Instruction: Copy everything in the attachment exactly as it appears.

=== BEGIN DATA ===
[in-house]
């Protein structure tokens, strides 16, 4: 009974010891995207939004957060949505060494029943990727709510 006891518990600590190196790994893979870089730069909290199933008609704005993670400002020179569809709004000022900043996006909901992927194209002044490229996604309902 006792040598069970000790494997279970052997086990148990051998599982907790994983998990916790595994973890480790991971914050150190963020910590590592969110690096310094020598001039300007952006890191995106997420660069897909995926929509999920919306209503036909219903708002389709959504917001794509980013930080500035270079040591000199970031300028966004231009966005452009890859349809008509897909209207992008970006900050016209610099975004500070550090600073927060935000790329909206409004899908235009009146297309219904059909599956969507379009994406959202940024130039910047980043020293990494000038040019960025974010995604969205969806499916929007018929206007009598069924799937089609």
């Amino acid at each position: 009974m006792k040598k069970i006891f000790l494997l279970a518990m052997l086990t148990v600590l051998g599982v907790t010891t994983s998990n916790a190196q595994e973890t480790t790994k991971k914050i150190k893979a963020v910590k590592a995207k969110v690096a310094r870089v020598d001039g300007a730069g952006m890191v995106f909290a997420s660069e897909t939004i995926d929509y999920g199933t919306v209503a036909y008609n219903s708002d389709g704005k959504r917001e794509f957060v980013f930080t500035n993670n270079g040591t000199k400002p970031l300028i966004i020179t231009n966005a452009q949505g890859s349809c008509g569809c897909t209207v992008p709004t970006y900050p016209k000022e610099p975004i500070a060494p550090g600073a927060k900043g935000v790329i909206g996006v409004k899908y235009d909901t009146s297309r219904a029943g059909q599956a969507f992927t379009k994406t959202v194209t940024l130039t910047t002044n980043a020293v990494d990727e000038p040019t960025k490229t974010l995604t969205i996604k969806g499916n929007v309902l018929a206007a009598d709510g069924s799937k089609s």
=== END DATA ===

[in-house]
């Protein structure tokens, strides 16, 4: 009974010891995207939004957060949505060494029943990727709510 006891518990600590190196790994893979870089730069909290199933008609704005993670400002020179569809709004000022900043996006909901992927194209002044490229996604309902 006792040598069970000790494997279970052997086990148990051998599982907790994983998990916790595994973890480790991971914050150190963020910590590592969110690096310094020598001039300007952006890191995106997420660069897909995926929509999920919306209503036909219903708002389709959504917001794509980013930080500035270079040591000199970031300028966004231009966005452009890859349809008509897909209207992008970006900050016209610099975004500070550090600073927060935000790329909206409004899908235009009146297309219904059909599956969507379009994406959202940024130039910047980043020293990494000038040019960025974010995604969205969806499916929007018929206007009598069924799937089609």
């Amino acid at each position: 009974m006792k040598k069970i006891f000790l494997l279970a518990m052997l086990t148990v600590l051998g599982v907790t010891t994983s998990n916790a190196q595994e973890t480790t790994k991971k914050i150190k893979a963020v910590k590592a995207k969110v690096a310094r870089v020598d001039g300007a730069g952006m890191v995106f909290a997420s660069e897909t939004i995926d929509y999920g199933t919306v209503a036909y008609n219903s708002d389709g704005k959504r917001e794509f957060v980013f930080t500035n993670n270079g040591t000199k400002p970031l300028i966004i020179t231009n966005a452009q949505g890859s349809c008509g569809c897909t209207v992008p709004t970006y900050p016209k000022e610099p975004i500070a060494p550090g600073a927060k900043g935000v790329i909206g996006v409004k899908y235009d909901t009146s297309r219904a029943g059909q599956a969507f992927t379009k994406t959202v194209t940024l130039t910047t002044n980043a020293v990494d990727e000038p040019t960025k490229t974010l995604t969205i996604k969806g499916n929007v309902l018929a206007a009598d709510g069924s799937k089609s």